I don’t want to bore you with a regurgitation of the hows and whatnots of novel-writing. You don’t want to know about the time spent mulling over the spelling of a word, its etymological history, the variations of synonyms, and why understanding a word’s antonym can open a Pandora’s Box of meanings.
You aren’t interested in the time lost in thought as I track an idea, drowning in the Google Sea of thoughts, ideas, numbers and lessons. Or the trips we take simply to research and smell the environs about which I write. Or the the 3 AM ideas that wake me up or the stop-in-mid-sentence dinner conversations with Dr. K when I say, “Wait, wait, wait — I need to write down what you (or I) just said.” You aren’t interested in the late night dinners, or the dinners that never got cooked and we ordered take-out in exhaustion. The brain drain of finishing a chapter or even a thought, leaving my mind numb and unable to hitch two words together to speak aloud. The days when I tell myself that I’ll write three pages and only finish one new sentence. Or the number of times I edit a novel before it finally gets the go-ahead — it’s 30, all told.
And I still panic. Particularly when the characters I’ve created wake me up in the middle of the night insisting that the story line would be better if it goes in this direction (or that) and they whisper words, words that jolt me awake from my dreams to make sure I capture them in notes erratically typed on my cellphone.
So, let’s re-write that entire scene, Emily, my characters whisper. Even though you’re not supposed to keep your cellphone on the bedside table.
There are the lunch dates skipped, the sleep lost, the friends who just don’t get why all I do is sit at my desk and stare at a computer screen, wishing for the words to come. Any word. Please, just one to get the flow moving. And the friends who ask, “Where have you been lately? I haven’t seen you in forever!”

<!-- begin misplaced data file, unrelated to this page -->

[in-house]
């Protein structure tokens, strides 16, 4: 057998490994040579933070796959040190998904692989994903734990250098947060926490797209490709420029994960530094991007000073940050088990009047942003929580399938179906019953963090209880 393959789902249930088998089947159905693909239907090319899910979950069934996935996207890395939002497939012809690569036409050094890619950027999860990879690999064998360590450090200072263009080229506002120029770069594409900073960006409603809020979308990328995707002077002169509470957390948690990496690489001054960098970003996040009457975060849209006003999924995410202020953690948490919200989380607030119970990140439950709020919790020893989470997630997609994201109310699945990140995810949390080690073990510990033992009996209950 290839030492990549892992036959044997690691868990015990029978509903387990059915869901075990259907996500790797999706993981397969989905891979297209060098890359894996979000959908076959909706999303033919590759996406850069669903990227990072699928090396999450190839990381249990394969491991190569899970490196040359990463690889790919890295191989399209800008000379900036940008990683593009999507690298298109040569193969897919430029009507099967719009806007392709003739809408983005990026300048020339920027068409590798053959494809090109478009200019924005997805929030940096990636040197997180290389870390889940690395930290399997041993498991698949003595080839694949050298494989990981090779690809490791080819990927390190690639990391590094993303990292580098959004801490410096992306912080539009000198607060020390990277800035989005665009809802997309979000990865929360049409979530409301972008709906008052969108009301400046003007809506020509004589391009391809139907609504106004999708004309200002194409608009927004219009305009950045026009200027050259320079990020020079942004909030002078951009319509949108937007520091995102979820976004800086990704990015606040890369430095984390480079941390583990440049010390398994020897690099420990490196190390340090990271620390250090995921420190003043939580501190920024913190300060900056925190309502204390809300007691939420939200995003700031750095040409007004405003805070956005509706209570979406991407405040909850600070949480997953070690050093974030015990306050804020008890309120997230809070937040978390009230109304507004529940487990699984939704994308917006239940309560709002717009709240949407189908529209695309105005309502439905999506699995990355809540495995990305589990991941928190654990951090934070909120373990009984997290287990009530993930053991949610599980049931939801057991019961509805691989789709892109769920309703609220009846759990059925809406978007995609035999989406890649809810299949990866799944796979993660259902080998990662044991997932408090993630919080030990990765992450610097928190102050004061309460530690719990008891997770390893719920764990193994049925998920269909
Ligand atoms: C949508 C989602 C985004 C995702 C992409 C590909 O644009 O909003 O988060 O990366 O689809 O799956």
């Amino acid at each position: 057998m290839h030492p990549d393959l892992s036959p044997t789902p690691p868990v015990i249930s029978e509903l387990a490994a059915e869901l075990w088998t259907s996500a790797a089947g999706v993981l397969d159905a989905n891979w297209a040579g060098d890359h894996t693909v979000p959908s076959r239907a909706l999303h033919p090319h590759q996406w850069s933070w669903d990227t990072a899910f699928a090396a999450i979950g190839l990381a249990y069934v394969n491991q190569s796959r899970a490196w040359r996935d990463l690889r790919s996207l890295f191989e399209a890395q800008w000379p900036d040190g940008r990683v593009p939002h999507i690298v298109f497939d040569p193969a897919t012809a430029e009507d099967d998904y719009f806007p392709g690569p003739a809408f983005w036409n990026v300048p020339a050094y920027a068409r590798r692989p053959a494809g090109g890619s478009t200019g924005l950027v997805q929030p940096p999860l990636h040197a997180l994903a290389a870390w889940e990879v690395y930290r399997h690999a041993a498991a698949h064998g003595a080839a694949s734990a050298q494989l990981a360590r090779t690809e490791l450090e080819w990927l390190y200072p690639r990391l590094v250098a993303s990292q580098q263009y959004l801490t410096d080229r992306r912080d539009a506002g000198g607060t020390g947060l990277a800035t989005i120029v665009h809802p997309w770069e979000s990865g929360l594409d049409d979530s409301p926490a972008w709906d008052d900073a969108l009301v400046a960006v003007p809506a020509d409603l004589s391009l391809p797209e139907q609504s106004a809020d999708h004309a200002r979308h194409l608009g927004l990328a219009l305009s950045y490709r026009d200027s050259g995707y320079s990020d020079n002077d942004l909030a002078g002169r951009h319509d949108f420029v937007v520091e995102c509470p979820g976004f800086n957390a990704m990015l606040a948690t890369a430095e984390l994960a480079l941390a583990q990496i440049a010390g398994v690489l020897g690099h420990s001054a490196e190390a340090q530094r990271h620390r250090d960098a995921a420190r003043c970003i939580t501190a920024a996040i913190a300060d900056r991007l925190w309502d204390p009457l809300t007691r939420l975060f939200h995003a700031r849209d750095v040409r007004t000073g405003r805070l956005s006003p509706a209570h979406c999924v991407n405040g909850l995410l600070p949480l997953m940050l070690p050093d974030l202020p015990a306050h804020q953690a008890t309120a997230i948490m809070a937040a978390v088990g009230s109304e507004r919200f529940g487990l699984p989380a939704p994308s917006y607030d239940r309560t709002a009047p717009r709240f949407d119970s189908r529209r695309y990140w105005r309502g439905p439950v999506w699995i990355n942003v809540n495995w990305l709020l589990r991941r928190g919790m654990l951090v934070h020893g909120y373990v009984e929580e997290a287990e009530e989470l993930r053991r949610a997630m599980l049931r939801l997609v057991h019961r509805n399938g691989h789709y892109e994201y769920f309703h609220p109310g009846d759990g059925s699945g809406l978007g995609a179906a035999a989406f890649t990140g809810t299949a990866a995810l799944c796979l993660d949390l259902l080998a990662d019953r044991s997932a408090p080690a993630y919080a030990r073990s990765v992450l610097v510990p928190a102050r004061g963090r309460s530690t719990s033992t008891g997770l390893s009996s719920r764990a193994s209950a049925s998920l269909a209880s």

And most frightening of all, there are the what-if’s. The fear that once you, the author, open your head up to the world, allowing all to see what goes on inside there, well then. What will the world think of you?
But there is also freedom. Once a thought is processed and written, whether it be on my blog or in a point in a novel, it makes space for more thoughts, more creativity, more ability to stretch my mind in new directions.
But all of that would be boring — like listening to your car mechanic tell you the step-by-step process of how he rebuilt your carburetor. You’re just happy the car runs.
And you’re happy there are good books to read. As am I. And I’m equally happy to write them.
Did you enjoy reading this? If so, please share! And thank you!
Award-winning author Emily Kemme writes about human nature, illuminating the everyday in a way that highlights its brilliance. Follow her on her blog, Feeding the Famished, https://www.facebook.com/EmilyKemme, or on Twitter @EmFeedsYou . Life inspired. Vodka tempered.
Interested in Drinking the Knock Water: A New Age Pilgrimage? Find it on Amazon and in Indie bookstores.